But the listing agent gets to go back to sleep, so there’s that.

The most common response? “I just did what the seller wanted to do”. But isn’t it your job to advise them of a way to create a fair competition that could get them a better offer and more money? I think so.

CCP and The Future

Two years ago, the National Association of Realtors began the Clear Cooperation Policy, a directive that compels agents to submit their listings to the MLS within one business day after any public marketing.

It was an attempt to quell off-market sales, but Glenn says that it’s done the opposite.

Specifically, because the CCP allows brokerages to have ‘Office Exclusives’, he asserts that more companies are withholding their listings from the MLS and selling them in-house without any attempt to include outside agents or buyers.

Rob and Sam, two industry titans, conducted a livestream discussion to see what else can be done.

Rob has the likely solution – that any agent who wants to exclude their listing from the MLS will need to get a signed waiver from the MLS committee to do so.

Yes, it has come to that – agents can’t be trusted to play by the rules, and will need a permission slip from the principal to officially withhold a listing from the MLS.

But it gets worse – I left a bomb in the comment section here:

https://notorious-rob.com/2021/05/in-which-sam-debord-and-i-solve-the-clear-cooperation-dilemma/

Disclosing Offer Prices

To say it’s the Wild Wild West out here is putting it lightly, and how realtors handle multiple offers is the primary reason. There isn’t a standard way to handle a bidding war – and heck, we don’t even agree on what is confidential, and what isn’t. Here is the variety of opinions from a FB thread:

Even when presented with a copy of the actual verbiage from our contracts, she comments, “Wrong”.

Is anyone surprised why buyers are so frustrated?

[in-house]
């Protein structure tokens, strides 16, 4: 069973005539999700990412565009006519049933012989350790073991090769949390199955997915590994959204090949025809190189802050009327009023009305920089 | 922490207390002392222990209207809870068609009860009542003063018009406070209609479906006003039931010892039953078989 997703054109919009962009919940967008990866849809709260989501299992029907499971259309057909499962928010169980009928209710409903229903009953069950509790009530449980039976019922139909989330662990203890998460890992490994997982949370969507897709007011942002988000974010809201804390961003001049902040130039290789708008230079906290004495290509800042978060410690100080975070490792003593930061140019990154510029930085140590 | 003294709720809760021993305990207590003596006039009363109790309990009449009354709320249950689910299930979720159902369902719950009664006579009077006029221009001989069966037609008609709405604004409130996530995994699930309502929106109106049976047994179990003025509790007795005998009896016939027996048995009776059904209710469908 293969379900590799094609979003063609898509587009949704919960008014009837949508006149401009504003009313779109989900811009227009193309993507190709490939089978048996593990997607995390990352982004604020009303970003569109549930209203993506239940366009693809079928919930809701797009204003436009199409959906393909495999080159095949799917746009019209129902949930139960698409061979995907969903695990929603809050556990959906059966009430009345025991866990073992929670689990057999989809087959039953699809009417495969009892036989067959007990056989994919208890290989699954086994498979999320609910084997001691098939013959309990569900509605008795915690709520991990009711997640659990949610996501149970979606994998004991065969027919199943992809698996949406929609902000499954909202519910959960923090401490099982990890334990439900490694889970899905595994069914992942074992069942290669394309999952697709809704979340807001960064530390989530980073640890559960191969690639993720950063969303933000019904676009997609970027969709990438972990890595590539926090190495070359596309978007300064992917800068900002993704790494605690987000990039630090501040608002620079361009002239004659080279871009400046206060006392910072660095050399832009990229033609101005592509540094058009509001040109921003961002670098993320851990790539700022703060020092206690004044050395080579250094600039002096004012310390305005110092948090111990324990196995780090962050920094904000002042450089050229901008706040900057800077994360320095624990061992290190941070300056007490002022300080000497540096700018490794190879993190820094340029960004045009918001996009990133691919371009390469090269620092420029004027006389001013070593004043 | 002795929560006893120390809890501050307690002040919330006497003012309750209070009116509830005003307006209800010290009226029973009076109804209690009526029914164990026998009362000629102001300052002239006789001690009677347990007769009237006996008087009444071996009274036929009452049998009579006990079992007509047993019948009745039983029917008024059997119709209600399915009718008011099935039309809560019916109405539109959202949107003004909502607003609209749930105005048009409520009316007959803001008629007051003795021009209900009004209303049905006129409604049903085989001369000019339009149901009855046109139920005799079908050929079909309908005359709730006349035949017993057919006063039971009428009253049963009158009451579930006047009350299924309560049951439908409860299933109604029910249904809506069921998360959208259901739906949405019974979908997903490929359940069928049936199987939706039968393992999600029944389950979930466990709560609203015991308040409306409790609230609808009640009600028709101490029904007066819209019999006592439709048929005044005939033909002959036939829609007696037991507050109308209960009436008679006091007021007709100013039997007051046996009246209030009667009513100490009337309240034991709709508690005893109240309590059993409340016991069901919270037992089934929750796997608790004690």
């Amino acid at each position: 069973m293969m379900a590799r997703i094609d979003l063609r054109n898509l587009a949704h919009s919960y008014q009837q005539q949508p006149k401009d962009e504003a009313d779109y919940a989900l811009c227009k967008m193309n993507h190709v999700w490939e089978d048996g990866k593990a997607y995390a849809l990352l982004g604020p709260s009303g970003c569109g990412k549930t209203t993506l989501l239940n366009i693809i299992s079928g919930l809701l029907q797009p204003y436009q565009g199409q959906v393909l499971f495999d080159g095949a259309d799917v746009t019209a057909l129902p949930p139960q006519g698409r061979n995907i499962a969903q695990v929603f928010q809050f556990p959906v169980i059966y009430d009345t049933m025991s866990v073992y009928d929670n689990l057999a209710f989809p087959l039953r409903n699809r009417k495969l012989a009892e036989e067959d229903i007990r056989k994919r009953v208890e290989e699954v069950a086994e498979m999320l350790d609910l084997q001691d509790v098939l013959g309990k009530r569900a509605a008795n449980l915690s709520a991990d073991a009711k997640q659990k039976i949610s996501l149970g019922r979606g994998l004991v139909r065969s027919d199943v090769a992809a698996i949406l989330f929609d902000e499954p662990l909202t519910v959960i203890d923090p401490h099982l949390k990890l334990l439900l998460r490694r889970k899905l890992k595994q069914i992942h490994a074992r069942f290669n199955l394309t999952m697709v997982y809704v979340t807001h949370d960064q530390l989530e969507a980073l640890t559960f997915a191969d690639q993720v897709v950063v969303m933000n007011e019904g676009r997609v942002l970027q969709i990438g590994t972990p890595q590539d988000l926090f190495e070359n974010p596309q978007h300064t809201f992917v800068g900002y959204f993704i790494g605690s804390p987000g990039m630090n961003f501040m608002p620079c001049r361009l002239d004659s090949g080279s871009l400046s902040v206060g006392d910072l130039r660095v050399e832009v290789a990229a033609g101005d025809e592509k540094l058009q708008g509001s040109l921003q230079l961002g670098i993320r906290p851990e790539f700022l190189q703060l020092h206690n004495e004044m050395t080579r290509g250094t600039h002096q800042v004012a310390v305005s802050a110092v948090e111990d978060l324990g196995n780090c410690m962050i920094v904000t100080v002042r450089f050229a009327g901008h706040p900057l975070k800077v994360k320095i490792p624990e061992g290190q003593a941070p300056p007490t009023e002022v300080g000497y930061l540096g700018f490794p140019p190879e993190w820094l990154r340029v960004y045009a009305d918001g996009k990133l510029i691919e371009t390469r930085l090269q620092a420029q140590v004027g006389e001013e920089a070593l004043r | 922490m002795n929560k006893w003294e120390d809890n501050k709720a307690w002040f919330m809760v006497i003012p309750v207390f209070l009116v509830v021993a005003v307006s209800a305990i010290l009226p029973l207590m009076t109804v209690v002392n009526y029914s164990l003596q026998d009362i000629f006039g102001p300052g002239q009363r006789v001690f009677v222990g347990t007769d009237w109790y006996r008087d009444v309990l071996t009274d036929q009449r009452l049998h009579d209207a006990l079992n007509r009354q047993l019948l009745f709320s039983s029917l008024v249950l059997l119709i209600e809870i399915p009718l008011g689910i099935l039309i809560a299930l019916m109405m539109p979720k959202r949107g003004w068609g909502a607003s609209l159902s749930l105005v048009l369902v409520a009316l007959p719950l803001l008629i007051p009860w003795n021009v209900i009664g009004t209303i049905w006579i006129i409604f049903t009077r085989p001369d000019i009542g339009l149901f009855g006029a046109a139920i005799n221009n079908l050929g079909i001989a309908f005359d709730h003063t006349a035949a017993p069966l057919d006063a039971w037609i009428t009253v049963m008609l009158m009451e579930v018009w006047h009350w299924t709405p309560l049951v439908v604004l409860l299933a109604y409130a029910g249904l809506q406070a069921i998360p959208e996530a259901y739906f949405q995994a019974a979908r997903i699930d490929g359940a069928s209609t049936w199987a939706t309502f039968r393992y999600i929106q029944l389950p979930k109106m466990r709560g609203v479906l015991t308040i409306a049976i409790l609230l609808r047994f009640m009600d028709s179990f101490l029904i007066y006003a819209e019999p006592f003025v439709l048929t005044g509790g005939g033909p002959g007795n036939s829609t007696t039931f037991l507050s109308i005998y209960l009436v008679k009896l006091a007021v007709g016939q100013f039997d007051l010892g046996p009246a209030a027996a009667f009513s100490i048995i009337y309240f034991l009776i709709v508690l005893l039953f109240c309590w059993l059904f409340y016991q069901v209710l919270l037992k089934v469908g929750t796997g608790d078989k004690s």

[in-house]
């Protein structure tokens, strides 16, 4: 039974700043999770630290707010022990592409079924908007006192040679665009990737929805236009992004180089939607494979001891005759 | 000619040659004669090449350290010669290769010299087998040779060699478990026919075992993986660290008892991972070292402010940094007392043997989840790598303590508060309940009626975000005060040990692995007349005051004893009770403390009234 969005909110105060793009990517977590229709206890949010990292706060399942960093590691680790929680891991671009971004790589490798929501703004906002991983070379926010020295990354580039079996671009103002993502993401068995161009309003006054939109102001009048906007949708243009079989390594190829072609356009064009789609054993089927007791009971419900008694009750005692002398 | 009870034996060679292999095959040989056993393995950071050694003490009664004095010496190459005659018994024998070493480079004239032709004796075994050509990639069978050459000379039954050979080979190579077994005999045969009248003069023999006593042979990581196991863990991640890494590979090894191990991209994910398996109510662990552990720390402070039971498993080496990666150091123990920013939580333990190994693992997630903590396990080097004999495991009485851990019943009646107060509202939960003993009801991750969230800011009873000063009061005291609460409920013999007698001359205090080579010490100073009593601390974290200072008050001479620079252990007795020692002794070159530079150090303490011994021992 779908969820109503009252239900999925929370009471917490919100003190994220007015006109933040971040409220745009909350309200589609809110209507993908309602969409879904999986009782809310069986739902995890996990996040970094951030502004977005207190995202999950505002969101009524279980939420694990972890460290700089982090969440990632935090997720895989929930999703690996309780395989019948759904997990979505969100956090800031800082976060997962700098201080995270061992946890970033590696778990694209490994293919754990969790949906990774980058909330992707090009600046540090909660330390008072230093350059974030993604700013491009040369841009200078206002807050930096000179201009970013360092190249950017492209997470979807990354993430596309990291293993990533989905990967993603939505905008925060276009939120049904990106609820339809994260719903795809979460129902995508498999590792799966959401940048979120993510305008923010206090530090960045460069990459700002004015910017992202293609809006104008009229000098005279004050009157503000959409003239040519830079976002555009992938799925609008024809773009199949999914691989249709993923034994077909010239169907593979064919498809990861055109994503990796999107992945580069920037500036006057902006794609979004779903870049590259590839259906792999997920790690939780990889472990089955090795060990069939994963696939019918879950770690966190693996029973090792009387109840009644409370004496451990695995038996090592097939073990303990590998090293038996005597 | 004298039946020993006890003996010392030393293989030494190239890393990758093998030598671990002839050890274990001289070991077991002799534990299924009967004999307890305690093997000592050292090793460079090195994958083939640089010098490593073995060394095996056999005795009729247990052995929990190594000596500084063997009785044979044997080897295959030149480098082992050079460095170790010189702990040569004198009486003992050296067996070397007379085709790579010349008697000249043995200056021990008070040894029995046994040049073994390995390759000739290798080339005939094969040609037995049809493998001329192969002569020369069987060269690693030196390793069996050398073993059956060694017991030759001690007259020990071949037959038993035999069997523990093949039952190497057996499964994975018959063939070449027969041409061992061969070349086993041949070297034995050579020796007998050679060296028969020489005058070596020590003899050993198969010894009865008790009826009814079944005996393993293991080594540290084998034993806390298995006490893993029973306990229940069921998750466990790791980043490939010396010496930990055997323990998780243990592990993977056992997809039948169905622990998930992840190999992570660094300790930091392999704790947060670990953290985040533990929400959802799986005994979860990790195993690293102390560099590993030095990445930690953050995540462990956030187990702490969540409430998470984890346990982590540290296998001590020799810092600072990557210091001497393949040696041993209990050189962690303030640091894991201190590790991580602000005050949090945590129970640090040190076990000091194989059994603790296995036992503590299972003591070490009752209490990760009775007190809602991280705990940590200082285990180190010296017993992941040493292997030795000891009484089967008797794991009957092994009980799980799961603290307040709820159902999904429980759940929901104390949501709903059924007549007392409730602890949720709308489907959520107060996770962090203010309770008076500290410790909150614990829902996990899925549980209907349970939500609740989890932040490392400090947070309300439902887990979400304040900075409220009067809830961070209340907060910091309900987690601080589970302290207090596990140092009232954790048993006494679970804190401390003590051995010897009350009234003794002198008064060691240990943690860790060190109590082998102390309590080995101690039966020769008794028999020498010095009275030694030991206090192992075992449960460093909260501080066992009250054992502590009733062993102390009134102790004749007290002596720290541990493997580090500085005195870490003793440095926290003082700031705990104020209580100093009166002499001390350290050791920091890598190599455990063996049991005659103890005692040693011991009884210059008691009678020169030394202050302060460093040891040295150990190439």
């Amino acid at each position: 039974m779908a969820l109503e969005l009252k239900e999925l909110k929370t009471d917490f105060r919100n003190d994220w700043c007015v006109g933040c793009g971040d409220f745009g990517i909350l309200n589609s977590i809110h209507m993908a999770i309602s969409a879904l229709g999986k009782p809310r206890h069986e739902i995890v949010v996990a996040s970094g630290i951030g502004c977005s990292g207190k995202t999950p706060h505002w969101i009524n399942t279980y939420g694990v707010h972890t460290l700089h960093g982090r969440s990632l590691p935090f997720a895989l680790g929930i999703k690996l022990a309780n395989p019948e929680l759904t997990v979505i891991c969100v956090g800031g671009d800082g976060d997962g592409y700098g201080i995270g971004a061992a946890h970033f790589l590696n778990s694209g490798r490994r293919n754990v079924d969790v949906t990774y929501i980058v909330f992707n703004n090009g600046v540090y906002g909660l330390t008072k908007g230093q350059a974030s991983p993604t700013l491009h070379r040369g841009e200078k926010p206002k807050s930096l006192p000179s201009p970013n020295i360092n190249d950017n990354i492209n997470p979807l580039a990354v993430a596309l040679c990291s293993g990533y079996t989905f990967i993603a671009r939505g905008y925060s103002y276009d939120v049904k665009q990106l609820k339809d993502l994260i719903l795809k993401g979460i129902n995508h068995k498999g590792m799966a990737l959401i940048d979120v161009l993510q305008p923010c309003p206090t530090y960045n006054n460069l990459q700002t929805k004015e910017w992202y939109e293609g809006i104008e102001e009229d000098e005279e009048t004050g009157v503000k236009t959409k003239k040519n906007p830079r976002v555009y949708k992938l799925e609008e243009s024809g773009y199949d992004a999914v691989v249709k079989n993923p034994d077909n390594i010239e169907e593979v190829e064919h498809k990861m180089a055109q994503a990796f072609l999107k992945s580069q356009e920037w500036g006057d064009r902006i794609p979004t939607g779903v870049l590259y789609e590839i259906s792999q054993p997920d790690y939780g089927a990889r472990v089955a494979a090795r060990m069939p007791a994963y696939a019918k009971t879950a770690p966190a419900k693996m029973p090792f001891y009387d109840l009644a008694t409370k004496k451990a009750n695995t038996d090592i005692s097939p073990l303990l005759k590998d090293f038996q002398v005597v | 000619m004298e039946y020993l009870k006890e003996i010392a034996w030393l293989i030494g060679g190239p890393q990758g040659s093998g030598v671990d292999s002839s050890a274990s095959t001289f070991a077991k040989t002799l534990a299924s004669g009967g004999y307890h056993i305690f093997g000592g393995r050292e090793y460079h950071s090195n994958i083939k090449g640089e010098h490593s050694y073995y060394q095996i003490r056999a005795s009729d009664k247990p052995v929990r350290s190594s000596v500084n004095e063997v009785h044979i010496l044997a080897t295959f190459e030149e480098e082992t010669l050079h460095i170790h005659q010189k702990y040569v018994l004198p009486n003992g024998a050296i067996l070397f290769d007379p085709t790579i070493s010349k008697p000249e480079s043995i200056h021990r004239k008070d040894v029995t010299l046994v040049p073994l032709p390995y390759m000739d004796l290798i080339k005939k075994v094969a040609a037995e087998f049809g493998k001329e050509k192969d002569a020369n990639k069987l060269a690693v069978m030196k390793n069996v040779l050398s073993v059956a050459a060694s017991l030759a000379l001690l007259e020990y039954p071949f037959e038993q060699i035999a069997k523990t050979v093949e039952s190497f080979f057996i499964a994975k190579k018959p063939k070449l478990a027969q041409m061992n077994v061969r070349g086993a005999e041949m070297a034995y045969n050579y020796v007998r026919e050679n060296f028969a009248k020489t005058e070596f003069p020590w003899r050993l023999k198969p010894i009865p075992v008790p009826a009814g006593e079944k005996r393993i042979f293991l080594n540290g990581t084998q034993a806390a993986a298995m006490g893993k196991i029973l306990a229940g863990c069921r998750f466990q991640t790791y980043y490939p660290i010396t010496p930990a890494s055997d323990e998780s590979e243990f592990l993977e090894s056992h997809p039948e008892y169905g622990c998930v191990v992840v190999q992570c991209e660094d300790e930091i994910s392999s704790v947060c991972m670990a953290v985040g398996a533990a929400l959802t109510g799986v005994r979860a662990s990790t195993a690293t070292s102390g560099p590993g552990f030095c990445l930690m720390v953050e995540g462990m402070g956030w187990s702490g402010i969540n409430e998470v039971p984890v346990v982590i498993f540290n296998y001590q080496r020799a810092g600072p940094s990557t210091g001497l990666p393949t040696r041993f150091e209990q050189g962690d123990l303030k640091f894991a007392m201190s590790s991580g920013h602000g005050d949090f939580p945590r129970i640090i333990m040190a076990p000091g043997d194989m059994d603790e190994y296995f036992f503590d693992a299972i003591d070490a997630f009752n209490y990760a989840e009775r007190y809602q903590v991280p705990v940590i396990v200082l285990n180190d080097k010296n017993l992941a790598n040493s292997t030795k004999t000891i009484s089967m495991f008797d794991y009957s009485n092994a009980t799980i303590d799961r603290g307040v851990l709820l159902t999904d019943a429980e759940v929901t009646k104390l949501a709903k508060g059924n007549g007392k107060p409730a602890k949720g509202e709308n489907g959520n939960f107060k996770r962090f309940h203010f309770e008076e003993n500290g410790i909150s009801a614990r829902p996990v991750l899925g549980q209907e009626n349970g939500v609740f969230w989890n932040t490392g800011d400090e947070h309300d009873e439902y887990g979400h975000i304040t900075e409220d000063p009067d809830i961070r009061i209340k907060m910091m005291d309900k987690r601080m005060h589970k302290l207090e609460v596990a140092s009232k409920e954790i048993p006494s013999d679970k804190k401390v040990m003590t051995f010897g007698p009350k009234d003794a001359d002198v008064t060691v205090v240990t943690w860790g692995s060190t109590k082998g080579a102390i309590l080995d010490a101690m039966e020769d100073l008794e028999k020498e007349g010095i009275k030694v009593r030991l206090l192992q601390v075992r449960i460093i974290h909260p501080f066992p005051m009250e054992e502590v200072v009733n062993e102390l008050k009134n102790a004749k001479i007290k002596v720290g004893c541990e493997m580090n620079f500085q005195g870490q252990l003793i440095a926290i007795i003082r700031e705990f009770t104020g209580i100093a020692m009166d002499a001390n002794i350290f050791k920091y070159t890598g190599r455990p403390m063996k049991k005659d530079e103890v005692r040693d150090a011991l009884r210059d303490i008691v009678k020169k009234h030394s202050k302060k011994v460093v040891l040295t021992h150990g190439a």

‘No More Showings’

We see it more and more these days – listing agents who shut down showings of their listings. I’m sure most would say, “What do you want me to do? I had 20-30 appointment times available, and they all booked up!”

When faced with having to work harder, smarter, or less, agents always seem to pick less.

  • But they owe it to their sellers to find a way to show their home to every possible buyer.
  • They owe it to their fellow agents too, and their buyers.

Work Harder:

An agent over the weekend was bombarded with requests to show a newer one-story home on a half-acre lot. She TRIPLE-BOOKED the whole weekend, and designated four stations – two inside, and two outside. As visitors arrived, she explained the process, and deftly guided everyone from station to station to keep the parade moving – and it went very smoothly.

Work Smarter:

Can we please require agents to produce YouTube video tours?

If you don’t like the way you sound or you’re afraid you might say something stupid, then just don’t talk. The video is a boost to understanding the flow of the floor plan, and and a way to highlight the biggest benefits. It’s not that hard to do – you’re doing videos of your grandkids every weekend, surely you can walk around a house with a videocam and pretend you’re showing the house to a buyer – of which you have plenty of practice!  Then the buyers who got shut out from an in-person appointment can view the video and have a fighting chance to compete.

Selling homes by video should have been commonplace by now. Let’s do it!

Community Property with Right of Survivorship

Question: Our house was titled “joint tenant with right of survivorship” after my husband inherited the property in 1998. We were not married at the time. However we legally married in 2013. Will one of us get the step-up in tax basis when the other passes, or do we have to re-title the house some way? We also want to avoid probate. We live in California.

Answer: As you know, California is one of the community property states that allows both halves of a property to get a step-up in tax basis when one spouse dies. This double step-up can be a huge tax saver, since none of the appreciation that happened before the death is taxed. Other community property states include Arizona, Idaho, Louisiana, Nevada, New Mexico, Texas, Washington, and Wisconsin. In Alaska, spouses can sign an agreement to make specific assets community property.